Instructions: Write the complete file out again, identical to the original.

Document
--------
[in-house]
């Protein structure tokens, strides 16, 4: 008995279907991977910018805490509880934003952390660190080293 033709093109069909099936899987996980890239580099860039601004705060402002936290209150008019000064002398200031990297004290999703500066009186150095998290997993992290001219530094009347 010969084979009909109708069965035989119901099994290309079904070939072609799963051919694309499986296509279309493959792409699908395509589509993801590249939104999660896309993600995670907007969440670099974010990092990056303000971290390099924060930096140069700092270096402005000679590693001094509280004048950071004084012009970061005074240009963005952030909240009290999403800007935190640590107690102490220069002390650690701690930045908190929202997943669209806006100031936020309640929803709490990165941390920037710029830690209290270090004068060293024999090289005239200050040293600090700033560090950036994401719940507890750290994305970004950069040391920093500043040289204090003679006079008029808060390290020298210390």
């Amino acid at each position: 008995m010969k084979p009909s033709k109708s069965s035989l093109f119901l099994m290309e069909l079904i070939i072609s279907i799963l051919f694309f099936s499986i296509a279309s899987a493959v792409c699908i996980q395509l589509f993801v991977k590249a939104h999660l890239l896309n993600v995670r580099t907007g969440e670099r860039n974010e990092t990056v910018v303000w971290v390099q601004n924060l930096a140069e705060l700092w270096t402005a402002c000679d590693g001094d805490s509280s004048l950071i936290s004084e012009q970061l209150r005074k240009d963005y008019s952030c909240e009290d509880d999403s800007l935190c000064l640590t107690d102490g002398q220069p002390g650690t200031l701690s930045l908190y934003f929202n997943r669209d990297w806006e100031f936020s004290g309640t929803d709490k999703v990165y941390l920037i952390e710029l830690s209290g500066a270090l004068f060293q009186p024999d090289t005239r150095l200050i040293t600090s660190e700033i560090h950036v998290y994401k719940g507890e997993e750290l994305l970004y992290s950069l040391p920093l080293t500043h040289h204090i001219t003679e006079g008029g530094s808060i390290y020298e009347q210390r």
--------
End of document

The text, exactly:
[in-house]
């Protein structure tokens, strides 16, 4: 008995279907991977910018805490509880934003952390660190080293 033709093109069909099936899987996980890239580099860039601004705060402002936290209150008019000064002398200031990297004290999703500066009186150095998290997993992290001219530094009347 010969084979009909109708069965035989119901099994290309079904070939072609799963051919694309499986296509279309493959792409699908395509589509993801590249939104999660896309993600995670907007969440670099974010990092990056303000971290390099924060930096140069700092270096402005000679590693001094509280004048950071004084012009970061005074240009963005952030909240009290999403800007935190640590107690102490220069002390650690701690930045908190929202997943669209806006100031936020309640929803709490990165941390920037710029830690209290270090004068060293024999090289005239200050040293600090700033560090950036994401719940507890750290994305970004950069040391920093500043040289204090003679006079008029808060390290020298210390």
């Amino acid at each position: 008995m010969k084979p009909s033709k109708s069965s035989l093109f119901l099994m290309e069909l079904i070939i072609s279907i799963l051919f694309f099936s499986i296509a279309s899987a493959v792409c699908i996980q395509l589509f993801v991977k590249a939104h999660l890239l896309n993600v995670r580099t907007g969440e670099r860039n974010e990092t990056v910018v303000w971290v390099q601004n924060l930096a140069e705060l700092w270096t402005a402002c000679d590693g001094d805490s509280s004048l950071i936290s004084e012009q970061l209150r005074k240009d963005y008019s952030c909240e009290d509880d999403s800007l935190c000064l640590t107690d102490g002398q220069p002390g650690t200031l701690s930045l908190y934003f929202n997943r669209d990297w806006e100031f936020s004290g309640t929803d709490k999703v990165y941390l920037i952390e710029l830690s209290g500066a270090l004068f060293q009186p024999d090289t005239r150095l200050i040293t600090s660190e700033i560090h950036v998290y994401k719940g507890e997993e750290l994305l970004y992290s950069l040391p920093l080293t500043h040289h204090i001219t003679e006079g008029g530094s808060i390290y020298e009347q210390r």